Botanical name: Crinum woodrowii Family: Amaryllidaceae (Nargis family )
Woodrow's Crinum Lily is a rare and critically endangered bulbous plant, which was thought to be extinct, but was rediscovered in 2004, after a gap of about 100 years! G. M. Woodrow first collected this species from Mahabaleshwar. Several bulbs of this were sent to Kew (England) supposing them to be C. brachynema, but when they flowered at Kew the plant proved to be a new species. It is a large perennial herb, growing up to 50-70 cm tall. Strap-like bright green leaves, 30 cm long, 7-10 cm wide, arise directly from the root. Large fragrant white flowers arise on a scape about a foot tall, arising from the bulb outside the tuft of leaves. Flowers are fragrant, 6-7 in an umbel on top of the scape. Flower tube is 7-10 cm, cylindric, petals are are 7-10 cm long, lancelike. The six stamens have red filaments, and are shorter than the petals. Anthers are yellow. Woodrow's Crinum Lily is endemic to Satara District, Mahabaleshwar and Kates Point in Maharashtra. Flowering: May–July.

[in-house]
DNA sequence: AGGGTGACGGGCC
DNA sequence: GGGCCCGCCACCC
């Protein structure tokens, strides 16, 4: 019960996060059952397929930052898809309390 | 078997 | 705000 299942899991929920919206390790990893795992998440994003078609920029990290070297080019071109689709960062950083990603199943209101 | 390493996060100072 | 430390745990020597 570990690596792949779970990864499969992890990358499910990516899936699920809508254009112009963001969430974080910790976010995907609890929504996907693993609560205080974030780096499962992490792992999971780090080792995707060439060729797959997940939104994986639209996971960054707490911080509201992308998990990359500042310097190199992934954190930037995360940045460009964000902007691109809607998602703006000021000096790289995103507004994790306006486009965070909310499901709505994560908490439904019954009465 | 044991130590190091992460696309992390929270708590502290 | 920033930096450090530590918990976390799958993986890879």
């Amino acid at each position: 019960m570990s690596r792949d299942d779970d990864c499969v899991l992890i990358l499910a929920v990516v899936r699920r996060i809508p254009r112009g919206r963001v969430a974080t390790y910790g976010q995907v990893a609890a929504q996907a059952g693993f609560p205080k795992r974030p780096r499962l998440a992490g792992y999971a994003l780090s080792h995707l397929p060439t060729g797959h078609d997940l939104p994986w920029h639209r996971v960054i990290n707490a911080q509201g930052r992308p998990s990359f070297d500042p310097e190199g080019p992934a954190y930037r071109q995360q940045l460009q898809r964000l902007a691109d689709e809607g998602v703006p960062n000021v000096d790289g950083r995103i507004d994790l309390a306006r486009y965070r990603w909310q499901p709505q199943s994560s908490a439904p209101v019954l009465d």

Identification credit: Dinesh Valke
The flower labeled Woodrow's Crinum Lily is ...